The transformation happened quickly, and came from all sectors of society.

published a drawing of the royal family celebrating around a decorated Christmas tree, a tradition that was reminiscent of Prince Albert's childhood in Germany.

The commercialisation of Christmas was well on its way.

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Together with the introduction of the halfpenny postage rate, the Christmas card industry took off.

By the 1880s the sending of cards had become hugely popular, creating a lucrative industry that produced 11.5 million cards in 1880 alone.

However the sentiment caught on and many children - Queen Victoria's included – were encouraged to make their own Christmas cards.

In this age of industrialisation colour printing technology quickly became more advanced, causing the price of card production to drop significantly.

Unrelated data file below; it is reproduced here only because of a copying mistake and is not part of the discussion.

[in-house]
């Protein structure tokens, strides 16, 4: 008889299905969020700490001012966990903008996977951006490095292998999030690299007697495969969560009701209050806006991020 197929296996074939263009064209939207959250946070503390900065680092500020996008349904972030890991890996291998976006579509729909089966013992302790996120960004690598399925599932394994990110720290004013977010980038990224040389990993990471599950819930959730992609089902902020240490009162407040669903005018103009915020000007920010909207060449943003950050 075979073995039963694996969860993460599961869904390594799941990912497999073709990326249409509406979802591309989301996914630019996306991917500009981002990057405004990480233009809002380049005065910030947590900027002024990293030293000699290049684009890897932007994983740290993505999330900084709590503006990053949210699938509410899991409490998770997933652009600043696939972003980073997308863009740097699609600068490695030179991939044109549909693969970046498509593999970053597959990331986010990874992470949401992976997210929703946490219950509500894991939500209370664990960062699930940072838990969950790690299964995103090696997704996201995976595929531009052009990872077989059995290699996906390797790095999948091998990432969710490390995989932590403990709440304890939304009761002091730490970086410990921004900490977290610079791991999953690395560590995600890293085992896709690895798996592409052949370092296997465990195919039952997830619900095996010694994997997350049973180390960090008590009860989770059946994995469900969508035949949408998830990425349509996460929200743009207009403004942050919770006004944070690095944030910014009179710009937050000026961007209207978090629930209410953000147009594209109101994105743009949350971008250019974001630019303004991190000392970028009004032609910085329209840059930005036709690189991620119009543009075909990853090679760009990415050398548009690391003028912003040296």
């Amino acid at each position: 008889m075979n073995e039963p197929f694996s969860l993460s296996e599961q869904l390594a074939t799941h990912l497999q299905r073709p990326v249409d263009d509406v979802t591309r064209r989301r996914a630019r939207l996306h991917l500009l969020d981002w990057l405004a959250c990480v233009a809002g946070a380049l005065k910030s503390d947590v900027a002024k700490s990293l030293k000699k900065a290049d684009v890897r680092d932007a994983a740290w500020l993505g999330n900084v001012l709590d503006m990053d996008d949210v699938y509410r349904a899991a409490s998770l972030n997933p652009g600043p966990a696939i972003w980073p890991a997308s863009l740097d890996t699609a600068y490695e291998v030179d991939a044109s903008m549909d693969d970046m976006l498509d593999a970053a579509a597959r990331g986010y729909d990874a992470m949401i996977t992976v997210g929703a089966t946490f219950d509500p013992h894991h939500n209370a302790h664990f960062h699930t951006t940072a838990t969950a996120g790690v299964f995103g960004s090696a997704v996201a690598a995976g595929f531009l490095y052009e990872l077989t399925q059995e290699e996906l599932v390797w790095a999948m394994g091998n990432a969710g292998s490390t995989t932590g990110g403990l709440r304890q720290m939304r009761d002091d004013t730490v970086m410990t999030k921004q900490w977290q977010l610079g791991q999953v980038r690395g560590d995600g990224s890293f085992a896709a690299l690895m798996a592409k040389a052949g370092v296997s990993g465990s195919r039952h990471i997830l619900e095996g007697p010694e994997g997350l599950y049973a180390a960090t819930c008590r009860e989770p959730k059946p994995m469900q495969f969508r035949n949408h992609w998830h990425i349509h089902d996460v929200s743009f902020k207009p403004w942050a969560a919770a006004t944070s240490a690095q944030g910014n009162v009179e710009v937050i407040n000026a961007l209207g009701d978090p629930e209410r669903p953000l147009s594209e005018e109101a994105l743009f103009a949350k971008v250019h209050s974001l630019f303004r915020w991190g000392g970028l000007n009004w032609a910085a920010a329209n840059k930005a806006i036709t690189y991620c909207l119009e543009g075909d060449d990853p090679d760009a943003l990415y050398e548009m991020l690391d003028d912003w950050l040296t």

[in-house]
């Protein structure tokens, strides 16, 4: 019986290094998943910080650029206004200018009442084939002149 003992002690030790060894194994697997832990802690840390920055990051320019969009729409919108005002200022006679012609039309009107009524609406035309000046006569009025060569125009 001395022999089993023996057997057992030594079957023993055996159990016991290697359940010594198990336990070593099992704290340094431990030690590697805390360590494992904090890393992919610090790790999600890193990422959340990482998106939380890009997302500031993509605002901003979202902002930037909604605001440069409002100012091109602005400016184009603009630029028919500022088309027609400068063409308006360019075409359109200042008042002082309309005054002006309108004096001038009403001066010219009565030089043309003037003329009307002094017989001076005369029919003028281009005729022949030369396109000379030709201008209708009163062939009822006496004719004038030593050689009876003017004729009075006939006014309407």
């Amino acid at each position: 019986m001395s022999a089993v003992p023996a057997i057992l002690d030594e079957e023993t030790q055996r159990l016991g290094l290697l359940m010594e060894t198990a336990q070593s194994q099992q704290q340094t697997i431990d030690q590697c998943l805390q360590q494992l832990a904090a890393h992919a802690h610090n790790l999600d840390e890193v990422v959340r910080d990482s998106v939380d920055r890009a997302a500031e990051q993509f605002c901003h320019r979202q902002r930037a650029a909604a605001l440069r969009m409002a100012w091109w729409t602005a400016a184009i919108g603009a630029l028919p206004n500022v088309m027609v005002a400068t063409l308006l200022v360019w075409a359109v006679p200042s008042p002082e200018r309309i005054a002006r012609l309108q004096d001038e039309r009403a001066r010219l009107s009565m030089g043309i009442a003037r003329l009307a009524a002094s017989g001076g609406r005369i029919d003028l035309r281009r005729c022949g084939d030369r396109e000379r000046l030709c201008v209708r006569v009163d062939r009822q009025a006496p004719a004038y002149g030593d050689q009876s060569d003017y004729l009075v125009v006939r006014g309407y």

Many businesses did not even consider it a holiday.

However by the end of the century it had become the biggest annual celebration and took on the form that we recognise today.

Initially gifts were rather modest – fruit, nuts, sweets and small handmade trinkets. However, as gift giving became more central to the festival, and the gifts became bigger and shop-bought, they moved under the tree.

The Christmas feast has its roots from before the Middle Ages, but it's during the Victorian period that the dinner we now associate with Christmas began to take shape.

Decorating the home at Christmas also became a more elaborate affair.